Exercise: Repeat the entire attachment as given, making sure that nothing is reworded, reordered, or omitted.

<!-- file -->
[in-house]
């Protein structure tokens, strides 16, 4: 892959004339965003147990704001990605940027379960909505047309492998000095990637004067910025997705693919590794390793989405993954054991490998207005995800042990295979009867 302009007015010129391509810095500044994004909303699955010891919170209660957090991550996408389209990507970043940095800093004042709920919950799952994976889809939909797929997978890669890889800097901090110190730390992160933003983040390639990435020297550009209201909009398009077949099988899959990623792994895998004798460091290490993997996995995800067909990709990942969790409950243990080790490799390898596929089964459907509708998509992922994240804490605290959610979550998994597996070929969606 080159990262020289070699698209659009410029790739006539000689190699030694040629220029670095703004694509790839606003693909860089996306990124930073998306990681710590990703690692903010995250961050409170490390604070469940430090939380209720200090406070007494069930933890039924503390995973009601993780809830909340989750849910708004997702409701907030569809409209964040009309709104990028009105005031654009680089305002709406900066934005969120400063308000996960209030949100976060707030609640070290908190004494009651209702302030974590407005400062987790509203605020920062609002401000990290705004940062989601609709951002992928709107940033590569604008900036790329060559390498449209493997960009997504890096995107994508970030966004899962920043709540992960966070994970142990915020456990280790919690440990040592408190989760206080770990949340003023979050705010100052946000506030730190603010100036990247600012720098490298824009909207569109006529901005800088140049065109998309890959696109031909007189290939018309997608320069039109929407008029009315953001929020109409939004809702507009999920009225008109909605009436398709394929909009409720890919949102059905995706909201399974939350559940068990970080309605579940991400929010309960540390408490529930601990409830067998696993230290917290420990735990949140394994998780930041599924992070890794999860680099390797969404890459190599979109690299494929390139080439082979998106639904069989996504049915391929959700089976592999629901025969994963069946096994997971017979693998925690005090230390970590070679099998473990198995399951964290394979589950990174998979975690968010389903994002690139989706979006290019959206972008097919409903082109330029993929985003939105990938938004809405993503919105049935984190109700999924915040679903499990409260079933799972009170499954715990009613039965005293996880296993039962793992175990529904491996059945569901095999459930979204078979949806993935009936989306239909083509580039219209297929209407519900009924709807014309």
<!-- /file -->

[in-house]
């Protein structure tokens, strides 16, 4: 892959004339965003147990704001990605940027379960909505047309492998000095990637004067910025997705693919590794390793989405993954054991490998207005995800042990295979009867 302009007015010129391509810095500044994004909303699955010891919170209660957090991550996408389209990507970043940095800093004042709920919950799952994976889809939909797929997978890669890889800097901090110190730390992160933003983040390639990435020297550009209201909009398009077949099988899959990623792994895998004798460091290490993997996995995800067909990709990942969790409950243990080790490799390898596929089964459907509708998509992922994240804490605290959610979550998994597996070929969606 080159990262020289070699698209659009410029790739006539000689190699030694040629220029670095703004694509790839606003693909860089996306990124930073998306990681710590990703690692903010995250961050409170490390604070469940430090939380209720200090406070007494069930933890039924503390995973009601993780809830909340989750849910708004997702409701907030569809409209964040009309709104990028009105005031654009680089305002709406900066934005969120400063308000996960209030949100976060707030609640070290908190004494009651209702302030974590407005400062987790509203605020920062609002401000990290705004940062989601609709951002992928709107940033590569604008900036790329060559390498449209493997960009997504890096995107994508970030966004899962920043709540992960966070994970142990915020456990280790919690440990040592408190989760206080770990949340003023979050705010100052946000506030730190603010100036990247600012720098490298824009909207569109006529901005800088140049065109998309890959696109031909007189290939018309997608320069039109929407008029009315953001929020109409939004809702507009999920009225008109909605009436398709394929909009409720890919949102059905995706909201399974939350559940068990970080309605579940991400929010309960540390408490529930601990409830067998696993230290917290420990735990949140394994998780930041599924992070890794999860680099390797969404890459190599979109690299494929390139080439082979998106639904069989996504049915391929959700089976592999629901025969994963069946096994997971017979693998925690005090230390970590070679099998473990198995399951964290394979589950990174998979975690968010389903994002690139989706979006290019959206972008097919409903082109330029993929985003939105990938938004809405993503919105049935984190109700999924915040679903499990409260079933799972009170499954715990009613039965005293996880296993039962793992175990529904491996059945569901095999459930979204078979949806993935009936989306239909083509580039219209297929209407519900009924709807014309």